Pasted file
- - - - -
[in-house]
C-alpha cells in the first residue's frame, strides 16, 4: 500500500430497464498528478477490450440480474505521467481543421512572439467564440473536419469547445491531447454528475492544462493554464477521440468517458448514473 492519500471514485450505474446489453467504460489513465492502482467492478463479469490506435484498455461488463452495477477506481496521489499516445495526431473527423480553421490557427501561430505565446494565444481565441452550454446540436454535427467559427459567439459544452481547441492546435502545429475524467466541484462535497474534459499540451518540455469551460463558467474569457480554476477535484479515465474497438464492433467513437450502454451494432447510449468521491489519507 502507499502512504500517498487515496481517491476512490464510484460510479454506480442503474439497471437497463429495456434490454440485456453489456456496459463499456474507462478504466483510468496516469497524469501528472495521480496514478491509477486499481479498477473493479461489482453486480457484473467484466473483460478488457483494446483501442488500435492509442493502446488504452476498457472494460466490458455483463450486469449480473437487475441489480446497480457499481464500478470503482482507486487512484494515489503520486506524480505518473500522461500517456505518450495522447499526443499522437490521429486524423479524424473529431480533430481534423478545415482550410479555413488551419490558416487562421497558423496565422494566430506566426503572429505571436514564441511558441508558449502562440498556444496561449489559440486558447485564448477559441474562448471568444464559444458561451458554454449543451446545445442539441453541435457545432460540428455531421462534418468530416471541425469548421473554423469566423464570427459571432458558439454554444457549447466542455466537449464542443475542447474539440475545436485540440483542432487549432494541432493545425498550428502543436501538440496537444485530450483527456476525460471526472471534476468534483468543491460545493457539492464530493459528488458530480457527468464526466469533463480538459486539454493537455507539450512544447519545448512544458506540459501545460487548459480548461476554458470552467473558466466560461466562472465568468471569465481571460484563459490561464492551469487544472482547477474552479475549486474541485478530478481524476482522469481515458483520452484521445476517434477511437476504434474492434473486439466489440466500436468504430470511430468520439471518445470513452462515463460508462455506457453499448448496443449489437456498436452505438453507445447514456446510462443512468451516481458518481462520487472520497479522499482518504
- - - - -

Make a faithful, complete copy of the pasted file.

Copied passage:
[in-house]
C-alpha cells in the first residue's frame, strides 16, 4: 500500500430497464498528478477490450440480474505521467481543421512572439467564440473536419469547445491531447454528475492544462493554464477521440468517458448514473 492519500471514485450505474446489453467504460489513465492502482467492478463479469490506435484498455461488463452495477477506481496521489499516445495526431473527423480553421490557427501561430505565446494565444481565441452550454446540436454535427467559427459567439459544452481547441492546435502545429475524467466541484462535497474534459499540451518540455469551460463558467474569457480554476477535484479515465474497438464492433467513437450502454451494432447510449468521491489519507 502507499502512504500517498487515496481517491476512490464510484460510479454506480442503474439497471437497463429495456434490454440485456453489456456496459463499456474507462478504466483510468496516469497524469501528472495521480496514478491509477486499481479498477473493479461489482453486480457484473467484466473483460478488457483494446483501442488500435492509442493502446488504452476498457472494460466490458455483463450486469449480473437487475441489480446497480457499481464500478470503482482507486487512484494515489503520486506524480505518473500522461500517456505518450495522447499526443499522437490521429486524423479524424473529431480533430481534423478545415482550410479555413488551419490558416487562421497558423496565422494566430506566426503572429505571436514564441511558441508558449502562440498556444496561449489559440486558447485564448477559441474562448471568444464559444458561451458554454449543451446545445442539441453541435457545432460540428455531421462534418468530416471541425469548421473554423469566423464570427459571432458558439454554444457549447466542455466537449464542443475542447474539440475545436485540440483542432487549432494541432493545425498550428502543436501538440496537444485530450483527456476525460471526472471534476468534483468543491460545493457539492464530493459528488458530480457527468464526466469533463480538459486539454493537455507539450512544447519545448512544458506540459501545460487548459480548461476554458470552467473558466466560461466562472465568468471569465481571460484563459490561464492551469487544472482547477474552479475549486474541485478530478481524476482522469481515458483520452484521445476517434477511437476504434474492434473486439466489440466500436468504430470511430468520439471518445470513452462515463460508462455506457453499448448496443449489437456498436452505438453507445447514456446510462443512468451516481458518481462520487472520497479522499482518504